As DDD progresses, the height of the intervertebral discs reduce, closing the gap between the vertebral openings on either side, called foramens, that allow for the nerve roots to pass through. 

If the compression gets intense enough it can cause symptoms. 

As discussed at the beginning of this article, though, compression does not always cause symptoms. 

Believe me, this leaves me scratching my head too. 

My only thought on this is that maybe some peoples physiology is just better suited to withstand compression and their body is more resilient to inflammation. 

If you’re the lucky one that didn’t get that physiology, sorry :(. 

How long can a nerve be compressed before it causes permanent damage?

Unfortunately, there is no good answer for this. Everyone is just kind of taking a shot in the dark. 

My rule of thumb for my patients is that if they are experiencing progressive numbness, weakness, and bowel and bladder changes, along with pain, that they go and see their surgeon. 

The most concerning symptoms to me are profound weakness where you are now having difficulty holding a coffee mug if your symptoms are in the cervical spine, or, if symptoms are in the lumbar spine and you are unable to lift your leg up or you start tripping, daily, due to foot weakness. 

See your surgeon if those points of weakness are happening. 

If it’s primarily pain, that isn’t getting worse but is staying steady, and there are none of the above symptoms i’ve described, or they aren’t getting worse, then I wouldn’t be as concerned that this is causing permanent nerve damage where you are losing the electrical signal.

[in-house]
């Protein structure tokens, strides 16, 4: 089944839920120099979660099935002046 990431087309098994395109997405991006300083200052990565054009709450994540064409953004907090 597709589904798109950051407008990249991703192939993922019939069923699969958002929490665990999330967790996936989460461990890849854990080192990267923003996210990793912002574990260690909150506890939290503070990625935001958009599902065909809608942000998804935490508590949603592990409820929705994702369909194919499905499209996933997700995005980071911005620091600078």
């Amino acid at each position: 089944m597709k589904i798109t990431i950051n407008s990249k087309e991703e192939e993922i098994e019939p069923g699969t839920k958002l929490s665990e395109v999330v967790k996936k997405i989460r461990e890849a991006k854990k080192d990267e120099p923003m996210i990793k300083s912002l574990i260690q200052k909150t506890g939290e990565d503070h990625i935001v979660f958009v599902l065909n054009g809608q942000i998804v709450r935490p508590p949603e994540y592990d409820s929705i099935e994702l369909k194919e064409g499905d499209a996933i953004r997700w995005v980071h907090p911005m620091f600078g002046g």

I’m sorry that there isn’t a better answer for this like “2 months,” or something more clear. I will continue to look through the literature to see if there is a more definitive answer to this. 

I did write another article about potential longer term effects of DDD if you are curious!

What does DDD at L4/L5 feel like?

Pain, numbness, tingling, that starts in the back and wraps around the leg going down the front of the thigh, shin, and sometimes into the big toe. 

You may also experience some weakness in your quadricep muscle (front of the thigh), as the L4 nerve root contributes to the femoral nerve. 

The femoral nerve receives contributions from L2, L3, and L4 and if one of these is impacted  you can experience weakness in the muscles that are innervated by this nerve.  

What does DDD at C5/C6 feel like?

If your C5 or C6 nerve roots are affected you will likely have symptoms along that dermatomal pattern. 

Symptoms would present around the side of the shoulder, the bicep, and even into the forearm and pinky finger, plus the lateral half of the fourth digit. 

You can have pain, numbness, tingling, or weakness with this.

Does degenerative disc disease cause stenosis?

Yes, DDD can cause stenosis. As discussed above, if the disc loses enough height, the vertebral bodies will be much closer together, often closing down the space between the nerve roots, significantly. 

This compression may or may not lead to an increase in symptoms. 

Can degenerative disc disease cause groin pain?

Yes, it’s possible. If you have symptomatic compression at the obturator nerve which receives its supply from L2-L4, you could have symptoms in the groin. 

If you are having pelvic pain that goes into your genitals (male or female), this could be the pudendal nerve with contributions from the S2-S4 nerve roots of the sacral complex.